South-Western City Schools has formed a committee that includes senior student leaders from the district's four high schools to review options and make a recommendation regarding a potential plan for holding revamped high school graduation ceremonies.

The committee will use revised guidelines issued April 29 by the Ohio Department of Education, South-Western's executive director of communications Sandy Nekoloff said.

The district notified seniors and their families of the new guidelines and the plan to create the committee April 30.

It had notified students April 24 it would hold a virtual ceremony May 30, the original scheduled date for the traditional ceremonies.

"Our plans are and will be based on guidance from the appropriate agencies," Nekoloff said. "The health, safety and welfare of our students and staff is always our top priority. The original guidance was very clear regarding the expectations for local school districts. When health officials opened the restrictions and guidance to provide more acceptable, safe options, we were more than willing to reconsider this topic."

The principals of Central Crossing, Franklin Heights, Grove City and Westland high schools chose the senior leaders for the committee, she said.

The committee will include the high school principals, executive director of secondary education Erik Shuey, a PTA parent (also chosen by the high school principals) and district officials, Nekoloff said.

"The work group is already in place and has had its first preliminary meeting to begin working on the issues," she said.

The goal is for the recommendations to be developed and submitted to Superintendent Bill Wise no later than May 12, Nekoloff said.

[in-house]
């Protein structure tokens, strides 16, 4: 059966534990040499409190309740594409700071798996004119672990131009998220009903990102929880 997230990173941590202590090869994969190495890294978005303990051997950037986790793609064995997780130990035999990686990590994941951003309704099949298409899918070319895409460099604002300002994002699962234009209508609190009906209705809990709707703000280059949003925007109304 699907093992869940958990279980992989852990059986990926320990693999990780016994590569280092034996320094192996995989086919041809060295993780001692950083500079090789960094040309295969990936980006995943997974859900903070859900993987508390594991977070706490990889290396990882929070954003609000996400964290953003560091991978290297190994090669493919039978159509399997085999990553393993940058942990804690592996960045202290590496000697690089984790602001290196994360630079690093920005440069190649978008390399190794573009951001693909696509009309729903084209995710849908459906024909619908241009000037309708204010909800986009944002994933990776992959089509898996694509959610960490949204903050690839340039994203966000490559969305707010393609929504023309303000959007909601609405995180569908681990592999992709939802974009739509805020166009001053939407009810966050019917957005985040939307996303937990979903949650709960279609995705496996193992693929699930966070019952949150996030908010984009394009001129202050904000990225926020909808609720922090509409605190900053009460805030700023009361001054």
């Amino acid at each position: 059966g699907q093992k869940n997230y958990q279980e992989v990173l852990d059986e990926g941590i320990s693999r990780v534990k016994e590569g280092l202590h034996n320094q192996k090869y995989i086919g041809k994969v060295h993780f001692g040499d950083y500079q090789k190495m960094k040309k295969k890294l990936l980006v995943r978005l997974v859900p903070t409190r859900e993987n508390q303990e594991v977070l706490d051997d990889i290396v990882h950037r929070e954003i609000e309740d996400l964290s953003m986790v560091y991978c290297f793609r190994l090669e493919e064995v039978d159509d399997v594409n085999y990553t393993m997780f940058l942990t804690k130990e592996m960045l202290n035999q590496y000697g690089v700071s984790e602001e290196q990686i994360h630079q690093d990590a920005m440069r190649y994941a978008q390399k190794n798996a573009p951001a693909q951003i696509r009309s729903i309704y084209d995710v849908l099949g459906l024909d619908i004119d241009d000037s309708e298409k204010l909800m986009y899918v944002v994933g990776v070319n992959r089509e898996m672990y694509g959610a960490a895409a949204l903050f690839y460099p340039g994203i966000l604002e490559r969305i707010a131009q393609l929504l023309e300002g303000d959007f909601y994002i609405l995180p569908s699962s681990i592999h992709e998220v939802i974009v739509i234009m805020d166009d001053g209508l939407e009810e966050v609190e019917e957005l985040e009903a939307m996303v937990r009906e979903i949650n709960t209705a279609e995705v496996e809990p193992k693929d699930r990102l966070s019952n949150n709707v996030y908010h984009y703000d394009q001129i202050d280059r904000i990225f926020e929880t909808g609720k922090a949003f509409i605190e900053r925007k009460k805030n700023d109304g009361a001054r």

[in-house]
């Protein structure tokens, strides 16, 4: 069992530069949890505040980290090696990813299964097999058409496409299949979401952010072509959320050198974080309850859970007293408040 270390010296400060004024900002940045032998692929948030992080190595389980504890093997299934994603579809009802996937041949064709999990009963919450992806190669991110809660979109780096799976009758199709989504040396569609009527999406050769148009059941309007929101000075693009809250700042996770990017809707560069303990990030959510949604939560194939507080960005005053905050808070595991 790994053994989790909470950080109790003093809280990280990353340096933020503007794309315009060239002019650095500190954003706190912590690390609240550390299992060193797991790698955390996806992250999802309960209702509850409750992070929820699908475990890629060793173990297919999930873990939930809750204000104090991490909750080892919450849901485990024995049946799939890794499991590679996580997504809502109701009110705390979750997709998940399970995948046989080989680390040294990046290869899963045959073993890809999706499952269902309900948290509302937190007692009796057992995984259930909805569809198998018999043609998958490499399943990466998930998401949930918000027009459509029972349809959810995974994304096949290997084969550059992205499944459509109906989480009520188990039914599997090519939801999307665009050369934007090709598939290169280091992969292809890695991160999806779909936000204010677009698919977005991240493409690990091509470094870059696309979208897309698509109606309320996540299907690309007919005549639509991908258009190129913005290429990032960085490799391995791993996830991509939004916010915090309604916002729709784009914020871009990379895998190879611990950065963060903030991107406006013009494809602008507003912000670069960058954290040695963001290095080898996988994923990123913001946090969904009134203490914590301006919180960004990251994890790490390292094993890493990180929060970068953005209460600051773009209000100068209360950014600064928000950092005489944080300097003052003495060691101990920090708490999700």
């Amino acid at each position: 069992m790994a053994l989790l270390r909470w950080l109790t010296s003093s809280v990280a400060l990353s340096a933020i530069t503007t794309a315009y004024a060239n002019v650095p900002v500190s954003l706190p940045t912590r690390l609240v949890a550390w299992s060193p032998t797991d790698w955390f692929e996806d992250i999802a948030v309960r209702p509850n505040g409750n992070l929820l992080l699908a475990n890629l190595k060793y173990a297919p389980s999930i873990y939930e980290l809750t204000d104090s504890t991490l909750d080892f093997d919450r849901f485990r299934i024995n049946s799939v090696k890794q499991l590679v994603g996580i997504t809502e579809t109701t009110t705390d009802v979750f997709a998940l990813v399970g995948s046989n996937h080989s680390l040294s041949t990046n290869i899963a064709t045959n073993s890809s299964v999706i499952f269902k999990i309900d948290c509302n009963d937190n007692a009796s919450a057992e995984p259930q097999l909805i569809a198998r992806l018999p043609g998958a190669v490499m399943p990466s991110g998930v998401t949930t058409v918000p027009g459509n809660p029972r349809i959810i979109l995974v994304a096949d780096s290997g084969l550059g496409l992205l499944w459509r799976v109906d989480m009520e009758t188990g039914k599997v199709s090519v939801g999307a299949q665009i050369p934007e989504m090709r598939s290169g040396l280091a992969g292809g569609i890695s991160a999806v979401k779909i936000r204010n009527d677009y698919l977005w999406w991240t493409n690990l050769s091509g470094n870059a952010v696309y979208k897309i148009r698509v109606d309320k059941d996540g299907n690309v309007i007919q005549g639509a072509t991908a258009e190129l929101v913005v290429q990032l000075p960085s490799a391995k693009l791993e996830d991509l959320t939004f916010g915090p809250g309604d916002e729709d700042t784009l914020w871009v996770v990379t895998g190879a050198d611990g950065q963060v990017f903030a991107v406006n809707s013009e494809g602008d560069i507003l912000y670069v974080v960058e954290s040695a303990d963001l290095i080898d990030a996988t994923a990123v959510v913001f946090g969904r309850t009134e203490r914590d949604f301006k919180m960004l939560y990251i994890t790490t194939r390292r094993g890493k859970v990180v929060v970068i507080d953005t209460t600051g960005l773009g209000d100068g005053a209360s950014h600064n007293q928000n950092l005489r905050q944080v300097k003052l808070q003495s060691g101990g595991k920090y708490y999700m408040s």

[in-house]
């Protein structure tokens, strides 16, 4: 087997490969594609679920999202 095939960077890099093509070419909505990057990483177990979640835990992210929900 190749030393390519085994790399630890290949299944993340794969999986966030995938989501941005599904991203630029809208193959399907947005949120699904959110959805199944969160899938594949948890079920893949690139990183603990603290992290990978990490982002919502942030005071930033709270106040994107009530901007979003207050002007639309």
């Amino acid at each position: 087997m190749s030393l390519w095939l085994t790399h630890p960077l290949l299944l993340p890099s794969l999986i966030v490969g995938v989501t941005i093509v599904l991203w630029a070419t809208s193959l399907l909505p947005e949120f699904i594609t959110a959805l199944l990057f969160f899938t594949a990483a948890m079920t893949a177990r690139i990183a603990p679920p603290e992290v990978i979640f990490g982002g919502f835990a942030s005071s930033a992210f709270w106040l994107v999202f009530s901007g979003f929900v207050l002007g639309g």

The virtual ceremony plan was based on the ODE's original guidelines issued April 23, which directed that schools "should hold events virtually rather than conducting in-person events of this type, and record these events whenever possible and practicable. Congregate graduation ceremonies should not be held."

The revised guidelines from the ODE continue to "strongly recommend" virtual graduation ceremonies as the safest approach "to maximize the safety and health of everyone involved."

But the ODE's new statement acknowledges that options for structured and controlled in-person graduation ceremonies are available "and can be successfully implemented while keeping safe practices in mind."

Those options include drive-thru graduations or single-family in-person graduation events.

The ODE is directing school districts that their planning for structured or in-person graduation ceremonies should involve the local health departments and law-enforcement partners.

On April 30, Franklin County Public Health sent a message to Franklin County school superintendents, indicating it still "strongly recommends" that only virtual graduation ceremonies be held.

"We are aware other options, such as drive-in ceremonies or events with 10 or fewer people at a time, are acceptable by the state. However, Franklin County Public Health strongly discourages those options," the notice states.